Inconvenient Truth

Near the start of The Shawshank Redemption Andy Dufresne is on the witness stand, losing a battle for his life he will ultimately win. The district attorney calls “inconvenient” the inability to find the gun used in the crime. Andy has used the gun to make a hole in the river, though not to make holes in his estranged wife, and the golf pro banging her into the wall. 

“Because I am innocent of this crime,” Dufresne replies. “I find it decidedly inconvenient.”

It is the truth.

And that’s all.

By which I mean the gun, it’s use or non-use, it’s location and locatability, and, most crucially for our perceived “prove it to me” approach to life, whether we receive (accept) any of that information, is irrelevant to what is. Andy knows he’s innocent. He will be perceived guilty for the next two decades.

But the truth will out.

So take faith.

Faith is faith in Christ and the faith of Christ, as we come to understand. Faith seeks understanding, and what is sought is found. And it is what it is, as the kids say.

Admittedly, there’s always work to be done, and always more work to be done.

Andy Dufresne, for example, must tunnel through rock, and walk through a quarter mile of sewer — a river of shit, Red calls it. The faithful must do similar work, in ways appropriate to it.

The faith of Christ is rarely convenient.

If ever: it tells us to stay when we want to go, to love when we want to stew, to shut up when we want to speak.

It tells us to forgive when we want to gnaw the marrow of resentment.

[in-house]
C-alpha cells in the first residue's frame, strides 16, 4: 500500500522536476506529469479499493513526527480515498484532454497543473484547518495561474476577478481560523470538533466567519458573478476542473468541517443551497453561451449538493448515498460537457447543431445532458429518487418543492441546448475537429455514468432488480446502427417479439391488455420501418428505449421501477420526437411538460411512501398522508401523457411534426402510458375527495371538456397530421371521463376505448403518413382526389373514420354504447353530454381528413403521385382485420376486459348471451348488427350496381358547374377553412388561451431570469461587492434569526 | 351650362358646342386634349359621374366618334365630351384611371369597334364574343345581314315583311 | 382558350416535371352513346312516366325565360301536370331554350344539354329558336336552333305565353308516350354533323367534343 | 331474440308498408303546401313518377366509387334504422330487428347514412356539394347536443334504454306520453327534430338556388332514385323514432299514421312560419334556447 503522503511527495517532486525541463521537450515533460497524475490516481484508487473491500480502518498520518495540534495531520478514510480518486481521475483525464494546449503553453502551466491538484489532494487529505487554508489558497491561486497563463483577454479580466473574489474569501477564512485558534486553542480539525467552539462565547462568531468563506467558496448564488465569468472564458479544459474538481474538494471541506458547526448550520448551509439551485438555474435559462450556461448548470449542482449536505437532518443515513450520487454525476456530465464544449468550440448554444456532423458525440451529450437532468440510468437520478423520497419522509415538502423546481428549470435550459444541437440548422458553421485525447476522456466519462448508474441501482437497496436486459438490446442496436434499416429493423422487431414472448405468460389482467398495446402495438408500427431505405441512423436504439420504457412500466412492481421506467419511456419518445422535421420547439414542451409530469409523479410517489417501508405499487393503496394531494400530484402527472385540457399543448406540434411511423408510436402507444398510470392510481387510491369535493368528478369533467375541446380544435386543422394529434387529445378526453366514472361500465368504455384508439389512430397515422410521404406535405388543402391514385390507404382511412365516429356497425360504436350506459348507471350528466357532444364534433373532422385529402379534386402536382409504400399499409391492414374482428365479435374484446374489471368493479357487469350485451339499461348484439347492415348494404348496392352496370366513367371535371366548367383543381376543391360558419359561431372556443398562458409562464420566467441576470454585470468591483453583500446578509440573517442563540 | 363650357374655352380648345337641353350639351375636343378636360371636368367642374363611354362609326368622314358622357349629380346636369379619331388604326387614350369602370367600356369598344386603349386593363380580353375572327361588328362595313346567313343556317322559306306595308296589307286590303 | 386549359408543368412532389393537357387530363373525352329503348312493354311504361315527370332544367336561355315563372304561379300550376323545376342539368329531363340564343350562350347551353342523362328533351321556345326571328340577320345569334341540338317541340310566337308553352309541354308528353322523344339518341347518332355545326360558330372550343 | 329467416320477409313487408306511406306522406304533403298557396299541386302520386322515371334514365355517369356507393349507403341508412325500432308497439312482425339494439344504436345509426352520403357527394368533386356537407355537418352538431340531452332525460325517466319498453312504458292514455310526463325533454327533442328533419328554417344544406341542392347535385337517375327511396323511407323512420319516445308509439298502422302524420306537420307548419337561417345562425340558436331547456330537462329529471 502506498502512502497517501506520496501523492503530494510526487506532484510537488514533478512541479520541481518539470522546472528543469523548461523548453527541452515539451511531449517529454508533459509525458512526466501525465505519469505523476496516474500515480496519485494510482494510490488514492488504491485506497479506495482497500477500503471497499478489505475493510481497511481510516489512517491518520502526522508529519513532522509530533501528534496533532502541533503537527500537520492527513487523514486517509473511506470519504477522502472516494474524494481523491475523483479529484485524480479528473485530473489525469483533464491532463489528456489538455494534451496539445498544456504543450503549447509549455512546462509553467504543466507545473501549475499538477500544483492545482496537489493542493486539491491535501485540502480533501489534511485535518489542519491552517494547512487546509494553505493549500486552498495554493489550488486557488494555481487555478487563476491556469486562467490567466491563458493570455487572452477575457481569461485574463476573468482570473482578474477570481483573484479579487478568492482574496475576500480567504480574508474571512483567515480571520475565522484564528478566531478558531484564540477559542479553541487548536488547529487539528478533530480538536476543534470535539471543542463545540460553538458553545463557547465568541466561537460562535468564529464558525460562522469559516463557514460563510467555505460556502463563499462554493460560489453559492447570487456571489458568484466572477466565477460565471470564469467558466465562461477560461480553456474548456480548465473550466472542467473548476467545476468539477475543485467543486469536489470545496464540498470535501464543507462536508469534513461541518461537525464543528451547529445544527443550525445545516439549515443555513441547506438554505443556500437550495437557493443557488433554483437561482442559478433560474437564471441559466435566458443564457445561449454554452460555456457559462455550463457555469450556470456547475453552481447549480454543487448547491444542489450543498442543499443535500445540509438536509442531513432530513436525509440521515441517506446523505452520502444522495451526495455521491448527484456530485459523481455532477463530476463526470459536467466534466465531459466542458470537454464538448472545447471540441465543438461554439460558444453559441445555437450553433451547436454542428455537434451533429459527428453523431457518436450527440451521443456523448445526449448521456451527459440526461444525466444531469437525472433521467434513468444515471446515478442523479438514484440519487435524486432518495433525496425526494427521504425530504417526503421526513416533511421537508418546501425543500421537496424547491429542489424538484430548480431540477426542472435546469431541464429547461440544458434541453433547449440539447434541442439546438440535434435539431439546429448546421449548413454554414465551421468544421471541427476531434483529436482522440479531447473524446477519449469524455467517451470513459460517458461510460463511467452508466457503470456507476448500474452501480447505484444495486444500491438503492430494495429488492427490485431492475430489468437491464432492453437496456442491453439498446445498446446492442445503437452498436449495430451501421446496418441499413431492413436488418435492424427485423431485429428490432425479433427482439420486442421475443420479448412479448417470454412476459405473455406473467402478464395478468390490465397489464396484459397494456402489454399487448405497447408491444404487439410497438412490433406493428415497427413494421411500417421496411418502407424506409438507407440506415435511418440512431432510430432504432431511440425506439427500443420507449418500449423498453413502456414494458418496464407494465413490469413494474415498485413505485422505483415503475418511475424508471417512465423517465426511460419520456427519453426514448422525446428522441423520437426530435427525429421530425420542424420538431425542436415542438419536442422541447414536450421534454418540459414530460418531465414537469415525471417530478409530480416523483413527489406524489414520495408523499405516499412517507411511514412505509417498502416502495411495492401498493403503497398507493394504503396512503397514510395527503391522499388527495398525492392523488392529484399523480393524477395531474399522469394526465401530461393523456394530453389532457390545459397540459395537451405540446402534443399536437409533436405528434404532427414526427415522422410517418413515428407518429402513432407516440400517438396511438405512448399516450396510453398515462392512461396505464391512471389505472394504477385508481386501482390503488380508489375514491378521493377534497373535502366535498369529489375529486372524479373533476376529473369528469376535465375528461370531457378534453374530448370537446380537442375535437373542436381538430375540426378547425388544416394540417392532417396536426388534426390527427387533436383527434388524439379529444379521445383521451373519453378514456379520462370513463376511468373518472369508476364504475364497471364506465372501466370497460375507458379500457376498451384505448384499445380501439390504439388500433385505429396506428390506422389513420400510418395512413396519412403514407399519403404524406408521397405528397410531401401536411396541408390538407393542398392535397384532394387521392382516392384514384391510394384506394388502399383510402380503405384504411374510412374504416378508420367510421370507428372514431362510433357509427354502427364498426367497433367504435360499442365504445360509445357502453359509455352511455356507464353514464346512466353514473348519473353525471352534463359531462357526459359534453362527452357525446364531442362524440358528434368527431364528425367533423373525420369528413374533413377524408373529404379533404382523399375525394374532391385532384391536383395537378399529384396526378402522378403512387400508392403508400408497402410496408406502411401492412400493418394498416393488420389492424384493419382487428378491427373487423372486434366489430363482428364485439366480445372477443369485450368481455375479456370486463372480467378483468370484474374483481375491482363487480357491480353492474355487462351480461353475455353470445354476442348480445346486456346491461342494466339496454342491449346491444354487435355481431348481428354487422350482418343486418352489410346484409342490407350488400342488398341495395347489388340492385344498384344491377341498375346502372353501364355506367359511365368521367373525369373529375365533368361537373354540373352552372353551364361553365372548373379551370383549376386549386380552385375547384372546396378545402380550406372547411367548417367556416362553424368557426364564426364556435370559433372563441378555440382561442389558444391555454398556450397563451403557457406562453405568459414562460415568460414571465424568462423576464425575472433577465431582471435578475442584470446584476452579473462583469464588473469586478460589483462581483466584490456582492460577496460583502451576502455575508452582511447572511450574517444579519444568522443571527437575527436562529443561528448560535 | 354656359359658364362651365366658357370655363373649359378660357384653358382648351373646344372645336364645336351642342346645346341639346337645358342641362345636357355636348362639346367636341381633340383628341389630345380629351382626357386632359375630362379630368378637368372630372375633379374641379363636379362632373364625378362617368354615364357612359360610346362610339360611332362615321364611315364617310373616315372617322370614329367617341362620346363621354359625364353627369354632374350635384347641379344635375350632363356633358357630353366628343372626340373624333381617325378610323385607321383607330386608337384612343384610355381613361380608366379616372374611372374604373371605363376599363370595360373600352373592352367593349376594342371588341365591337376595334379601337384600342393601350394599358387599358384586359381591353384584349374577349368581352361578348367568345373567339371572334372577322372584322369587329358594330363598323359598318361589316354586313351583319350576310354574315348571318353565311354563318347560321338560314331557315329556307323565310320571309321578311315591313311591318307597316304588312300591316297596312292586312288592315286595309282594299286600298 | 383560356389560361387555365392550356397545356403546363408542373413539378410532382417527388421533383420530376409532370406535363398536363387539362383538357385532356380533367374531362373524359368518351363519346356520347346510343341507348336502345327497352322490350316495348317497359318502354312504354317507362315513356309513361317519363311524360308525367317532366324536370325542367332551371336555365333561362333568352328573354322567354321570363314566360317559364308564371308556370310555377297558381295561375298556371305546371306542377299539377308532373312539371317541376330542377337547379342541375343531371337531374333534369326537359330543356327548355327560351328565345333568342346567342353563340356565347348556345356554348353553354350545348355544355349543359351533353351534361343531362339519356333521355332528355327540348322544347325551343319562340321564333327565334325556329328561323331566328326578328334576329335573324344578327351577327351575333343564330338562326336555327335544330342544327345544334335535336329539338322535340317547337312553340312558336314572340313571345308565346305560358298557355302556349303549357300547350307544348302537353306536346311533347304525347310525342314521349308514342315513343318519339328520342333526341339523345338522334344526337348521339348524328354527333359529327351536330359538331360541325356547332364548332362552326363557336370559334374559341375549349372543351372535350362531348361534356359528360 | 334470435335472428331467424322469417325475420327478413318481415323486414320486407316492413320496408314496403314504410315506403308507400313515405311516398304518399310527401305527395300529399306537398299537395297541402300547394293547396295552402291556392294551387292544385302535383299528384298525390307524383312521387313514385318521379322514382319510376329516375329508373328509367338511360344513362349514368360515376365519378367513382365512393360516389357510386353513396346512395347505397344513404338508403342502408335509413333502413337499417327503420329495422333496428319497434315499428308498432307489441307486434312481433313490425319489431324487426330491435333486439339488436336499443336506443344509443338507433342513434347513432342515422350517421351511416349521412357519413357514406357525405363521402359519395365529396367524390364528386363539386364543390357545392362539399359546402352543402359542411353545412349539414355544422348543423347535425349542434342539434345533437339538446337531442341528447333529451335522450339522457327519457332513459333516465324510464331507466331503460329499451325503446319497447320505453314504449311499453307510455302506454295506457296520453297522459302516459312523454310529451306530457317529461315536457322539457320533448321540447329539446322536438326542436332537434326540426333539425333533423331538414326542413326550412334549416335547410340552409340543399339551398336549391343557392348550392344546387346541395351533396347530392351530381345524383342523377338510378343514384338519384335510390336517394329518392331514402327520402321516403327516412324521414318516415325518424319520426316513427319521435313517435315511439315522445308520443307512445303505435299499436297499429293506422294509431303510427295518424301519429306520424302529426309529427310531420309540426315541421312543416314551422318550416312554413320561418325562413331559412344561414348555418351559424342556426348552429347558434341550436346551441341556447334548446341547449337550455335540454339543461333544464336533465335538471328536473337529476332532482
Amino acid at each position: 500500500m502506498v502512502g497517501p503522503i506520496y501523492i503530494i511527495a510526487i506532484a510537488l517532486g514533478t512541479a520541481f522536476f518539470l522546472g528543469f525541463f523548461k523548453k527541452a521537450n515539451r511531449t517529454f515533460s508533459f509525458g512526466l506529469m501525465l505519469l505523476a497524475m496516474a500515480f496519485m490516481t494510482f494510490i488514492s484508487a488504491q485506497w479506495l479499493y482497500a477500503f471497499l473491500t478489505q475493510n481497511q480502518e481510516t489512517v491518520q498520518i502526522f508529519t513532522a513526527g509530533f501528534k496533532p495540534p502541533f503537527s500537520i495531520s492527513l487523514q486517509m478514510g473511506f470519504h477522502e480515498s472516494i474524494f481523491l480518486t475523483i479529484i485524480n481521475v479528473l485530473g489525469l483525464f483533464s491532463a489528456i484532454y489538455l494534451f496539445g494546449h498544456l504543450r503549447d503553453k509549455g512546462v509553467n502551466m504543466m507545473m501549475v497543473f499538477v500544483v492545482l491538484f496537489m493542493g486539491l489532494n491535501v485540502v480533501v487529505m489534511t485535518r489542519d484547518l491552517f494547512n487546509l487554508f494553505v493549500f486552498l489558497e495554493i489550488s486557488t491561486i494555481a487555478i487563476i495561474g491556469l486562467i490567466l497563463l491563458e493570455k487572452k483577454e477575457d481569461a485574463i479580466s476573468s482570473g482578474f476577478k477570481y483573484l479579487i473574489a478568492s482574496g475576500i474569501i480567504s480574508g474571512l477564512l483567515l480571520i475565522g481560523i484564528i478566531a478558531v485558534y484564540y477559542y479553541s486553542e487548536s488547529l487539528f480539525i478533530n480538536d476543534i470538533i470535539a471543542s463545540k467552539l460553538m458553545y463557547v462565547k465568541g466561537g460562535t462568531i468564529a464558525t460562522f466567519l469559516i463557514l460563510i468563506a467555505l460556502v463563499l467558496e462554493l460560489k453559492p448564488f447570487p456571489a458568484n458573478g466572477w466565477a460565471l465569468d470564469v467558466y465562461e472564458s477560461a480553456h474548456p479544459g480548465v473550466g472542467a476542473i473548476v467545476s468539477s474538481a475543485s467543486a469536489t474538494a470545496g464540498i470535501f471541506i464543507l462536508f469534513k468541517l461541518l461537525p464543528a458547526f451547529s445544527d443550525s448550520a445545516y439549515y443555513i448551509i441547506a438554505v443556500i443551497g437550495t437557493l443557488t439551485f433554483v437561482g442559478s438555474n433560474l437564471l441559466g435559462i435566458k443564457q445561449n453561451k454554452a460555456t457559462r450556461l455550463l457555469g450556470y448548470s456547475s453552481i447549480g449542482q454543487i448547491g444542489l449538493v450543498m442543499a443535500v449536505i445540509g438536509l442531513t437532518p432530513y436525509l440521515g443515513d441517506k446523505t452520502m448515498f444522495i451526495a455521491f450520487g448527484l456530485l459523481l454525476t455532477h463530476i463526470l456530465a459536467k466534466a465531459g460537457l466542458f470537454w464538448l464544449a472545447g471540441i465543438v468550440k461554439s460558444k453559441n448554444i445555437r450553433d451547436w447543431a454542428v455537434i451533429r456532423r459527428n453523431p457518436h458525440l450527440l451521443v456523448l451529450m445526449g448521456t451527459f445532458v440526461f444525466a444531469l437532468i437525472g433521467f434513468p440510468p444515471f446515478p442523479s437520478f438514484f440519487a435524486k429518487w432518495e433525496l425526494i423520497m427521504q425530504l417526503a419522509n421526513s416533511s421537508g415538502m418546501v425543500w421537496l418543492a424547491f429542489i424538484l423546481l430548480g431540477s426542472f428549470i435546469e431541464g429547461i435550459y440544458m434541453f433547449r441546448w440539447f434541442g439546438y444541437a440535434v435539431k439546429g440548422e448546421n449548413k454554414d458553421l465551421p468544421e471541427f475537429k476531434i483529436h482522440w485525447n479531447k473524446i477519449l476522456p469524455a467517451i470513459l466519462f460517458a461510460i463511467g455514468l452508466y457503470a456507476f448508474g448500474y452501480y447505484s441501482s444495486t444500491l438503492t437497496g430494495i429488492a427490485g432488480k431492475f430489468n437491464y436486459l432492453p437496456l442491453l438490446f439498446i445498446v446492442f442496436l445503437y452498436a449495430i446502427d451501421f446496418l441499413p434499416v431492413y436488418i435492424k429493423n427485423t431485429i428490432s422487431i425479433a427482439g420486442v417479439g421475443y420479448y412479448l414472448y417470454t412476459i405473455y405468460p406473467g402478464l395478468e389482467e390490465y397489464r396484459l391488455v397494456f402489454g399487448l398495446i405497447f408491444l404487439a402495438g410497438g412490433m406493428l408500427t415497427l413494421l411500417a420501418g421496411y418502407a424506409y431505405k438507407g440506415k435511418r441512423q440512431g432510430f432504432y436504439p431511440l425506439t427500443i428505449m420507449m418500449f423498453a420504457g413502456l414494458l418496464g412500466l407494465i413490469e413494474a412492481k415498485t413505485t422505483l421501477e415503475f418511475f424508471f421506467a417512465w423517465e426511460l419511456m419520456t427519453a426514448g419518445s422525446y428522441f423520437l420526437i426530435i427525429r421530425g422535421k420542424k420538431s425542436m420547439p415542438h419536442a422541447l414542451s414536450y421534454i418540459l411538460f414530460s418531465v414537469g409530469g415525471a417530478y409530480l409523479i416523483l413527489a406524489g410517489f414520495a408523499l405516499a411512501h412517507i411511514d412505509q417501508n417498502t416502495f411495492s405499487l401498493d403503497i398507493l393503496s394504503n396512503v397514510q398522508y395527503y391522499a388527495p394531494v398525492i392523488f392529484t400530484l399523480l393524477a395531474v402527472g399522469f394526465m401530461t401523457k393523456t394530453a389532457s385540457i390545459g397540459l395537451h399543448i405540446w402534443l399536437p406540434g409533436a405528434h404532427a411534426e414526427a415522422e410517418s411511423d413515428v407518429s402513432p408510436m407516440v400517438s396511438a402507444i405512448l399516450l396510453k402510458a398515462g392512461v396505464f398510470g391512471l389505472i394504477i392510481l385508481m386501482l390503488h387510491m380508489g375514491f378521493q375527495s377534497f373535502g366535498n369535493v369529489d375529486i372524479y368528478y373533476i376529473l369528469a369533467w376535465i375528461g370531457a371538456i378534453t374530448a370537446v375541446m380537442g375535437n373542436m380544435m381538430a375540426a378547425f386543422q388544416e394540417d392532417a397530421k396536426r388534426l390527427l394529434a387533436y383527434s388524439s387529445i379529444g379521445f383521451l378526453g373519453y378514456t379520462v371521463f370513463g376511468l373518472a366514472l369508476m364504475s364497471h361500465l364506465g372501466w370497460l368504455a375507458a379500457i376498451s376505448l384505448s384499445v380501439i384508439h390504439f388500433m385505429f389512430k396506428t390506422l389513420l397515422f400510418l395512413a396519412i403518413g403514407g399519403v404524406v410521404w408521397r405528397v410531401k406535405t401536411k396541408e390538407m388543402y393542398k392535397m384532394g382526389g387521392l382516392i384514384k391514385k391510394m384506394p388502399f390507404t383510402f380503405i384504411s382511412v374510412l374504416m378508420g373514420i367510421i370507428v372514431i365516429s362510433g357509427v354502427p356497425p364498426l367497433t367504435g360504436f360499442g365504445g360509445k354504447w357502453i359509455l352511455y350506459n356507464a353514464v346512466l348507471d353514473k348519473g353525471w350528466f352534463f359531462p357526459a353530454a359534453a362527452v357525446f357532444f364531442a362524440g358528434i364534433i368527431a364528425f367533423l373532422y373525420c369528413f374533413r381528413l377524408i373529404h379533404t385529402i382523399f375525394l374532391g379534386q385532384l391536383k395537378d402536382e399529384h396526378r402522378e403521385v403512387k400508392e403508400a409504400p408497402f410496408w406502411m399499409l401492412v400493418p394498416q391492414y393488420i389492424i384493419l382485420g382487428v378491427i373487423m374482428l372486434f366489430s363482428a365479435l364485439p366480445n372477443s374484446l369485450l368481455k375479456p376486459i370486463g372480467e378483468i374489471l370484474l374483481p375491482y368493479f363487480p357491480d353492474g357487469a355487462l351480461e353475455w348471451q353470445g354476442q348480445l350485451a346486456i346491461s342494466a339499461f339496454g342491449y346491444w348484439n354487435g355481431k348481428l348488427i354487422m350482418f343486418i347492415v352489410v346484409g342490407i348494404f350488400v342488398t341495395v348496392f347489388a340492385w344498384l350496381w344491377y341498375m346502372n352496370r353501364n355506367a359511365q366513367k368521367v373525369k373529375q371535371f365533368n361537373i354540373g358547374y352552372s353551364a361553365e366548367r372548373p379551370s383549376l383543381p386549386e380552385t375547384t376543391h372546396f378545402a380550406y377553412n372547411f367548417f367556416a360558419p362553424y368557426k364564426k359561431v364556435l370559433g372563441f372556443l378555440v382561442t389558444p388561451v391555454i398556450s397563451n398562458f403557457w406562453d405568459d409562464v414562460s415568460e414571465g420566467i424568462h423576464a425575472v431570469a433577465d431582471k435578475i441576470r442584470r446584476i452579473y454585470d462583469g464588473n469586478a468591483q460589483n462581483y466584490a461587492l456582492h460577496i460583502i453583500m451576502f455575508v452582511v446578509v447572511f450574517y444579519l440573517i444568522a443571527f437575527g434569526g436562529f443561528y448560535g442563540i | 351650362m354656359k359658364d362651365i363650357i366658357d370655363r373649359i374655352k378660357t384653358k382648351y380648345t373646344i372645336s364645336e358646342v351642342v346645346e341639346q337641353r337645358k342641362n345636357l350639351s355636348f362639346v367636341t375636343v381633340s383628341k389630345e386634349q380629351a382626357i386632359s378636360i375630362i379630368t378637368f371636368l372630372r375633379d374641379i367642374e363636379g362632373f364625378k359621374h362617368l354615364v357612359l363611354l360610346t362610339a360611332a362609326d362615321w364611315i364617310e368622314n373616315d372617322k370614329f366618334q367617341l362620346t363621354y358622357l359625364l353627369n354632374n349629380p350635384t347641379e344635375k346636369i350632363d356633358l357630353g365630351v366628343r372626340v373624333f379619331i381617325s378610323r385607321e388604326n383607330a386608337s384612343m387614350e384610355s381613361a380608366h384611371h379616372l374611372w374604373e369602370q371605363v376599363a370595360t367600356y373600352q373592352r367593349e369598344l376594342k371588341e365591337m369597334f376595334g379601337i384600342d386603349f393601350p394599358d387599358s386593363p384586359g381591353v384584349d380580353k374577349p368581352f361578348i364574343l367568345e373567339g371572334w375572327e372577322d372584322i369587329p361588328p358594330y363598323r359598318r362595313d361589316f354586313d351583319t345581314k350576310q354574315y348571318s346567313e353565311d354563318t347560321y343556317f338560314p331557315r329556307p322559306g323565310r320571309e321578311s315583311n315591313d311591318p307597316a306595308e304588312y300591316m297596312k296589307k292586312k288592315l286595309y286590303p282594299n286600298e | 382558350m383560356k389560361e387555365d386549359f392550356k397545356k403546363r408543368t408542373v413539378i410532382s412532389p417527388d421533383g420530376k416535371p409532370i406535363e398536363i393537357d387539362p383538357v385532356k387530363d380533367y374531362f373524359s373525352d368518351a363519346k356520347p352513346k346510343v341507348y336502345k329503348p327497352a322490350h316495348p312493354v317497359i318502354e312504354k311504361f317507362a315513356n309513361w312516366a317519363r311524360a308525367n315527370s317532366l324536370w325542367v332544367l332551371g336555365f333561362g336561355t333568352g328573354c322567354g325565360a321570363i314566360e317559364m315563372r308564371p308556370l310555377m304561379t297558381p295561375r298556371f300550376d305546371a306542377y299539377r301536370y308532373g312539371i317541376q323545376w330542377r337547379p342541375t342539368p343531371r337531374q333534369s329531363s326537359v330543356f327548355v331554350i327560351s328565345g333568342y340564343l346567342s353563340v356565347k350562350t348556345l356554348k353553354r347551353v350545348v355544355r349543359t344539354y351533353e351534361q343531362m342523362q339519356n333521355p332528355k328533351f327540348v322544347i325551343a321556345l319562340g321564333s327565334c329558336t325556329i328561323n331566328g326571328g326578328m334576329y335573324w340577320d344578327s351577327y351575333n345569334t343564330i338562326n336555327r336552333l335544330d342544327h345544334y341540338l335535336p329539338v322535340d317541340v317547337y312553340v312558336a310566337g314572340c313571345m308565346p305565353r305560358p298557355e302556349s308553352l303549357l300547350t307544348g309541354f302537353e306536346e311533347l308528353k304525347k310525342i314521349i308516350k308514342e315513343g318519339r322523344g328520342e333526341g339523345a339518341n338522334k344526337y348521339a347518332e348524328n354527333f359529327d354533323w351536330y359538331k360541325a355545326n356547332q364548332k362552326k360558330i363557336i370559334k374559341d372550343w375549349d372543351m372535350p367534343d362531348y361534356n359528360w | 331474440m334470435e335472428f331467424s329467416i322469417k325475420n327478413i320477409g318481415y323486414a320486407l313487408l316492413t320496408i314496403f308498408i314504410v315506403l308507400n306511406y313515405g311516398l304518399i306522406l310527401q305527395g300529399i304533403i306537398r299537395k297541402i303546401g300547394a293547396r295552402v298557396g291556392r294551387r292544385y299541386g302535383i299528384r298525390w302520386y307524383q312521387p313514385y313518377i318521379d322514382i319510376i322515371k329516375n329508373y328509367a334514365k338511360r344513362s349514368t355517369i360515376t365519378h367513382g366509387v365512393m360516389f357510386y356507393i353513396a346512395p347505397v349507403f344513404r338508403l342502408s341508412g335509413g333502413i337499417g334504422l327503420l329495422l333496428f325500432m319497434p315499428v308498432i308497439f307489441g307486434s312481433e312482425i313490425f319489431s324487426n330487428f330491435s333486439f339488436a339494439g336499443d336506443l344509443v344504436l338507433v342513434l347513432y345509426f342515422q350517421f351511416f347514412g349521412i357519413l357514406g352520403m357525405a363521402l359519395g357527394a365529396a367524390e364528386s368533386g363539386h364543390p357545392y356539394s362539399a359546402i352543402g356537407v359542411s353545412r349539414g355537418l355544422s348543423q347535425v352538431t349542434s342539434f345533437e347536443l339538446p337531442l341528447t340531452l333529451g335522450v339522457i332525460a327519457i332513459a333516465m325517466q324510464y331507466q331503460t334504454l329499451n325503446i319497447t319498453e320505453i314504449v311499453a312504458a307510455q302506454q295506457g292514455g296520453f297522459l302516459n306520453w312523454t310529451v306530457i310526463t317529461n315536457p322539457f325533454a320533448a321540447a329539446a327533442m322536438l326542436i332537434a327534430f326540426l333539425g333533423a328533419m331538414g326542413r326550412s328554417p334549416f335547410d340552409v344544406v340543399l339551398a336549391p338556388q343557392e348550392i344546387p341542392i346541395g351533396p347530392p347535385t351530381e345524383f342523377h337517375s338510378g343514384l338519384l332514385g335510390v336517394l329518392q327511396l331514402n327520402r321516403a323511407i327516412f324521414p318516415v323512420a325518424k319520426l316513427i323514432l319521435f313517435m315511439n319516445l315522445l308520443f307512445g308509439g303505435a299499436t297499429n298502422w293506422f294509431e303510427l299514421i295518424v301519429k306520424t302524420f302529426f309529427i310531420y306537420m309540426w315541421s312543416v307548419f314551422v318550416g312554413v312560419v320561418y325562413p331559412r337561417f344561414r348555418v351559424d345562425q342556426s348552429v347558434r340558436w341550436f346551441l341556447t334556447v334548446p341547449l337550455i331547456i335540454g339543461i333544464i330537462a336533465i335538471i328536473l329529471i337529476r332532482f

[Buechner says we’re eating ourselves, but golly we enjoy that meal.]

And the faith of Christ is the best way of the best man who’s ever lived.

One of CSL’s better known lines — stiff competition, that — has to do with believing in Christianity not so much because of what he sees in it but because of what he sees by what he sees.

And Chesterton who came before says the more one becomes convinced of something the less one is able to explain it. Like loving one’s wife, it is. It simply … is. How could one not see it?

Each of these lines — Lewis, Chesterton, and Andy Dufresne (by way of Stephen King and Frank Darabont) — works by way of indirection, which is crucial in communicating truth. For that matter, add Emily Dickinson: Tell it slant, she says. Not because it’s practical or impractical, effective or proactive — or even rebarbative, to some.

Do it because that’s the way it’s done.

Continue in it, whether anyone sees or not.

The power in Dufresne’s response to the DA is that if he’s guilty, the prosecutor is right — how convenient the gun can’t be found. But he’s innocent. And because that’s the truth, it is inconvenient, and for nearly 20 years.

But Dufresne continues to live in that truth and of the faith of it. The tunnel is his monument to that truth, the boat he begins to build his reminder, to himself, but (since he’s had 19 years to learn it) most of all to us.

Do it because that’s the way it’s done.

Continue in it, whether anyone sees or not.

That’s how the truth will out, as it always does.

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